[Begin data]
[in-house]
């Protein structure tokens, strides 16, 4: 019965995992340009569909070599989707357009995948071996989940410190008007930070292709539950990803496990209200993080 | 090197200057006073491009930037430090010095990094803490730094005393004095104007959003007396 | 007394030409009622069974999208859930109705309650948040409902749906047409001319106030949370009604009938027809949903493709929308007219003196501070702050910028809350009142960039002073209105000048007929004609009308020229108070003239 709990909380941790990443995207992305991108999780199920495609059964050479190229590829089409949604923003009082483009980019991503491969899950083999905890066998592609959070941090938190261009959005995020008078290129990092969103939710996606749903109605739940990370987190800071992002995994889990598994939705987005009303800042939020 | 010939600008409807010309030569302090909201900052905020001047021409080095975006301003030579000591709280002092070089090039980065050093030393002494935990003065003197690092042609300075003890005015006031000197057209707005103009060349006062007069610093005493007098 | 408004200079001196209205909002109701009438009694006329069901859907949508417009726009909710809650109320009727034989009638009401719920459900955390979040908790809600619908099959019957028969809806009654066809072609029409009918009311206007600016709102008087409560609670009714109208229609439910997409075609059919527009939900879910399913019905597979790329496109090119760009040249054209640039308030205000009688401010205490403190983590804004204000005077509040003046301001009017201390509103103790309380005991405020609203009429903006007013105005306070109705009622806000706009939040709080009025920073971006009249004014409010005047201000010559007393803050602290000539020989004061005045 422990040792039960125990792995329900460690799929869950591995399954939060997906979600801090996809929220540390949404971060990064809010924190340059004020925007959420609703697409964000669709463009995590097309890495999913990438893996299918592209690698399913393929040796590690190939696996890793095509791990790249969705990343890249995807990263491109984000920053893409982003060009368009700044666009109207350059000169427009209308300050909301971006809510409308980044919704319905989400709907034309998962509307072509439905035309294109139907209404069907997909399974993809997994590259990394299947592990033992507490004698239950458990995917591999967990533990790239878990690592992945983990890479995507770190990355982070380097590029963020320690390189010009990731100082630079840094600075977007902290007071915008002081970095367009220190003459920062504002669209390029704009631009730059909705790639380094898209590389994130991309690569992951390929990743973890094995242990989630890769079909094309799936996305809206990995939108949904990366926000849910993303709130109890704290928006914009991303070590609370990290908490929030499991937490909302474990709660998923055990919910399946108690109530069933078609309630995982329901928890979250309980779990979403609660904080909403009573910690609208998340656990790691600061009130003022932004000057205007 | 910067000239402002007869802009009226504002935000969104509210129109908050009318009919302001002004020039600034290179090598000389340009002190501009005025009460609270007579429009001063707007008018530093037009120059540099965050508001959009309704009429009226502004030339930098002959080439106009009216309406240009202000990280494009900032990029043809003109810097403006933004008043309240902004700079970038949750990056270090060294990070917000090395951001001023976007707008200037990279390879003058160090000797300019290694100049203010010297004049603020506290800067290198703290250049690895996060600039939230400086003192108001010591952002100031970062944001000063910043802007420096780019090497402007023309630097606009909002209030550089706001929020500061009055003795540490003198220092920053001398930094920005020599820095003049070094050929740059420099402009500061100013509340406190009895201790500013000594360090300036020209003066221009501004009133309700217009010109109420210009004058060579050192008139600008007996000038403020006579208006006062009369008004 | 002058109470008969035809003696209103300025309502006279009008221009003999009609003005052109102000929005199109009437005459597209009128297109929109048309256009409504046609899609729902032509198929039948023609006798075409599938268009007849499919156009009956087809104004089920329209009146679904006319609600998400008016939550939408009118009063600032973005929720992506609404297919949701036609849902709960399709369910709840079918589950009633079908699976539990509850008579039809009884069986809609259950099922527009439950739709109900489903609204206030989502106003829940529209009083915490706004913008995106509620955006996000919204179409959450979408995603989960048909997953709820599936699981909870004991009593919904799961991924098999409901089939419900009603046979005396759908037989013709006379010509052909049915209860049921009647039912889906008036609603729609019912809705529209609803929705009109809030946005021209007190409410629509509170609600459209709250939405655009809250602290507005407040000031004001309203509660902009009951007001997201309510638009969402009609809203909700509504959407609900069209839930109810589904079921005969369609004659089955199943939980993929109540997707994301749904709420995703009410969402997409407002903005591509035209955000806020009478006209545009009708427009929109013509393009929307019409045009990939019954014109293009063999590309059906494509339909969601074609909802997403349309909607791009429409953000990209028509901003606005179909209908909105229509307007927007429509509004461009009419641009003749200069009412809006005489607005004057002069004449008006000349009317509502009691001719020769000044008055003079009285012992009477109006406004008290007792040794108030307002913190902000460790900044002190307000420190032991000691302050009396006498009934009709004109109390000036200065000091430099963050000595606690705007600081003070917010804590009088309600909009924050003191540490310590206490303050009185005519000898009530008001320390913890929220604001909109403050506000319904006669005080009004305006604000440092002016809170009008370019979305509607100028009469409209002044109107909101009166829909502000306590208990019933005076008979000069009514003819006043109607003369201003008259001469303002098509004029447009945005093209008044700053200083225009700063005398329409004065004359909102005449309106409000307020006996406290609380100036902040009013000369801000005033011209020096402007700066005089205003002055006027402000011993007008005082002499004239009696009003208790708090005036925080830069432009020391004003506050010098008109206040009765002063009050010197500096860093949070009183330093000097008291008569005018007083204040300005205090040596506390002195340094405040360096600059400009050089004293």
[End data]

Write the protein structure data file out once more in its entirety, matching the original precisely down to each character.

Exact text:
[in-house]
């Protein structure tokens, strides 16, 4: 019965995992340009569909070599989707357009995948071996989940410190008007930070292709539950990803496990209200993080 | 090197200057006073491009930037430090010095990094803490730094005393004095104007959003007396 | 007394030409009622069974999208859930109705309650948040409902749906047409001319106030949370009604009938027809949903493709929308007219003196501070702050910028809350009142960039002073209105000048007929004609009308020229108070003239 709990909380941790990443995207992305991108999780199920495609059964050479190229590829089409949604923003009082483009980019991503491969899950083999905890066998592609959070941090938190261009959005995020008078290129990092969103939710996606749903109605739940990370987190800071992002995994889990598994939705987005009303800042939020 | 010939600008409807010309030569302090909201900052905020001047021409080095975006301003030579000591709280002092070089090039980065050093030393002494935990003065003197690092042609300075003890005015006031000197057209707005103009060349006062007069610093005493007098 | 408004200079001196209205909002109701009438009694006329069901859907949508417009726009909710809650109320009727034989009638009401719920459900955390979040908790809600619908099959019957028969809806009654066809072609029409009918009311206007600016709102008087409560609670009714109208229609439910997409075609059919527009939900879910399913019905597979790329496109090119760009040249054209640039308030205000009688401010205490403190983590804004204000005077509040003046301001009017201390509103103790309380005991405020609203009429903006007013105005306070109705009622806000706009939040709080009025920073971006009249004014409010005047201000010559007393803050602290000539020989004061005045 422990040792039960125990792995329900460690799929869950591995399954939060997906979600801090996809929220540390949404971060990064809010924190340059004020925007959420609703697409964000669709463009995590097309890495999913990438893996299918592209690698399913393929040796590690190939696996890793095509791990790249969705990343890249995807990263491109984000920053893409982003060009368009700044666009109207350059000169427009209308300050909301971006809510409308980044919704319905989400709907034309998962509307072509439905035309294109139907209404069907997909399974993809997994590259990394299947592990033992507490004698239950458990995917591999967990533990790239878990690592992945983990890479995507770190990355982070380097590029963020320690390189010009990731100082630079840094600075977007902290007071915008002081970095367009220190003459920062504002669209390029704009631009730059909705790639380094898209590389994130991309690569992951390929990743973890094995242990989630890769079909094309799936996305809206990995939108949904990366926000849910993303709130109890704290928006914009991303070590609370990290908490929030499991937490909302474990709660998923055990919910399946108690109530069933078609309630995982329901928890979250309980779990979403609660904080909403009573910690609208998340656990790691600061009130003022932004000057205007 | 910067000239402002007869802009009226504002935000969104509210129109908050009318009919302001002004020039600034290179090598000389340009002190501009005025009460609270007579429009001063707007008018530093037009120059540099965050508001959009309704009429009226502004030339930098002959080439106009009216309406240009202000990280494009900032990029043809003109810097403006933004008043309240902004700079970038949750990056270090060294990070917000090395951001001023976007707008200037990279390879003058160090000797300019290694100049203010010297004049603020506290800067290198703290250049690895996060600039939230400086003192108001010591952002100031970062944001000063910043802007420096780019090497402007023309630097606009909002209030550089706001929020500061009055003795540490003198220092920053001398930094920005020599820095003049070094050929740059420099402009500061100013509340406190009895201790500013000594360090300036020209003066221009501004009133309700217009010109109420210009004058060579050192008139600008007996000038403020006579208006006062009369008004 | 002058109470008969035809003696209103300025309502006279009008221009003999009609003005052109102000929005199109009437005459597209009128297109929109048309256009409504046609899609729902032509198929039948023609006798075409599938268009007849499919156009009956087809104004089920329209009146679904006319609600998400008016939550939408009118009063600032973005929720992506609404297919949701036609849902709960399709369910709840079918589950009633079908699976539990509850008579039809009884069986809609259950099922527009439950739709109900489903609204206030989502106003829940529209009083915490706004913008995106509620955006996000919204179409959450979408995603989960048909997953709820599936699981909870004991009593919904799961991924098999409901089939419900009603046979005396759908037989013709006379010509052909049915209860049921009647039912889906008036609603729609019912809705529209609803929705009109809030946005021209007190409410629509509170609600459209709250939405655009809250602290507005407040000031004001309203509660902009009951007001997201309510638009969402009609809203909700509504959407609900069209839930109810589904079921005969369609004659089955199943939980993929109540997707994301749904709420995703009410969402997409407002903005591509035209955000806020009478006209545009009708427009929109013509393009929307019409045009990939019954014109293009063999590309059906494509339909969601074609909802997403349309909607791009429409953000990209028509901003606005179909209908909105229509307007927007429509509004461009009419641009003749200069009412809006005489607005004057002069004449008006000349009317509502009691001719020769000044008055003079009285012992009477109006406004008290007792040794108030307002913190902000460790900044002190307000420190032991000691302050009396006498009934009709004109109390000036200065000091430099963050000595606690705007600081003070917010804590009088309600909009924050003191540490310590206490303050009185005519000898009530008001320390913890929220604001909109403050506000319904006669005080009004305006604000440092002016809170009008370019979305509607100028009469409209002044109107909101009166829909502000306590208990019933005076008979000069009514003819006043109607003369201003008259001469303002098509004029447009945005093209008044700053200083225009700063005398329409004065004359909102005449309106409000307020006996406290609380100036902040009013000369801000005033011209020096402007700066005089205003002055006027402000011993007008005082002499004239009696009003208790708090005036925080830069432009020391004003506050010098008109206040009765002063009050010197500096860093949070009183330093000097008291008569005018007083204040300005205090040596506390002195340094405040360096600059400009050089004293």